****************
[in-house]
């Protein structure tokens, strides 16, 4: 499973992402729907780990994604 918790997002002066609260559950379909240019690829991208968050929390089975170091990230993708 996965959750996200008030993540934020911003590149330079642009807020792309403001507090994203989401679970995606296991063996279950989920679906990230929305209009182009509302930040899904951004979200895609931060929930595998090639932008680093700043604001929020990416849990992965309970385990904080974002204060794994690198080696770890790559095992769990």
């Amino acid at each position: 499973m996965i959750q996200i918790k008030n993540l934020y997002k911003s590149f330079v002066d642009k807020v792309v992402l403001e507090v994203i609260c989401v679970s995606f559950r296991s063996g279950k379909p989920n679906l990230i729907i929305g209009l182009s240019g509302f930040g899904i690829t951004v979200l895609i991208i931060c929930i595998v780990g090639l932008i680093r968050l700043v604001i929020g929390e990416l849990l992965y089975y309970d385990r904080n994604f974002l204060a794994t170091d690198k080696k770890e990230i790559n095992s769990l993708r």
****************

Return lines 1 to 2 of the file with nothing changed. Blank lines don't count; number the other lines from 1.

[in-house]
């Protein structure tokens, strides 16, 4: 499973992402729907780990994604 918790997002002066609260559950379909240019690829991208968050929390089975170091990230993708 996965959750996200008030993540934020911003590149330079642009807020792309403001507090994203989401679970995606296991063996279950989920679906990230929305209009182009509302930040899904951004979200895609931060929930595998090639932008680093700043604001929020990416849990992965309970385990904080974002204060794994690198080696770890790559095992769990």